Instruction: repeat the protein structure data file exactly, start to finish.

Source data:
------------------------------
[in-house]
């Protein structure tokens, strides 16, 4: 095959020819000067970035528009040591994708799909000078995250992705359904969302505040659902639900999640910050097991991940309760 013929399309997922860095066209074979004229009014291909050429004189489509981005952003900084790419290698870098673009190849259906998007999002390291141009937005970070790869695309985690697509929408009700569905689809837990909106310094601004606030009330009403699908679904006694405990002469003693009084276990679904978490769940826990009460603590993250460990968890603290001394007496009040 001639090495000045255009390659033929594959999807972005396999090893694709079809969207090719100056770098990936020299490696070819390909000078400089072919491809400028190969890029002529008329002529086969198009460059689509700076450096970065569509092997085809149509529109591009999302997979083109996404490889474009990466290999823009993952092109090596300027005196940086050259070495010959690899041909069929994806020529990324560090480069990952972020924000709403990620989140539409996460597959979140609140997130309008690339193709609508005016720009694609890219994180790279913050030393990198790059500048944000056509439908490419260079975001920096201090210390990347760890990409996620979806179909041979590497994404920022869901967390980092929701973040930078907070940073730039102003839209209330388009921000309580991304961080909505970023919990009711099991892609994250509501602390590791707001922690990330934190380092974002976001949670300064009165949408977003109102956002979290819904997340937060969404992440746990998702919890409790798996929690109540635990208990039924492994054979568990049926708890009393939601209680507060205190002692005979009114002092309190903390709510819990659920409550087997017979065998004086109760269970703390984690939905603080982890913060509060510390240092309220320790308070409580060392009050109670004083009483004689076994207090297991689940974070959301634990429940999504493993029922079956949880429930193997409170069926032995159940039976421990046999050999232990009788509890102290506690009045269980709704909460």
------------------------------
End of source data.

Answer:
[in-house]
């Protein structure tokens, strides 16, 4: 095959020819000067970035528009040591994708799909000078995250992705359904969302505040659902639900999640910050097991991940309760 013929399309997922860095066209074979004229009014291909050429004189489509981005952003900084790419290698870098673009190849259906998007999002390291141009937005970070790869695309985690697509929408009700569905689809837990909106310094601004606030009330009403699908679904006694405990002469003693009084276990679904978490769940826990009460603590993250460990968890603290001394007496009040 001639090495000045255009390659033929594959999807972005396999090893694709079809969207090719100056770098990936020299490696070819390909000078400089072919491809400028190969890029002529008329002529086969198009460059689509700076450096970065569509092997085809149509529109591009999302997979083109996404490889474009990466290999823009993952092109090596300027005196940086050259070495010959690899041909069929994806020529990324560090480069990952972020924000709403990620989140539409996460597959979140609140997130309008690339193709609508005016720009694609890219994180790279913050030393990198790059500048944000056509439908490419260079975001920096201090210390990347760890990409996620979806179909041979590497994404920022869901967390980092929701973040930078907070940073730039102003839209209330388009921000309580991304961080909505970023919990009711099991892609994250509501602390590791707001922690990330934190380092974002976001949670300064009165949408977003109102956002979290819904997340937060969404992440746990998702919890409790798996929690109540635990208990039924492994054979568990049926708890009393939601209680507060205190002692005979009114002092309190903390709510819990659920409550087997017979065998004086109760269970703390984690939905603080982890913060509060510390240092309220320790308070409580060392009050109670004083009483004689076994207090297991689940974070959301634990429940999504493993029922079956949880429930193997409170069926032995159940039976421990046999050999232990009788509890102290506690009045269980709704909460």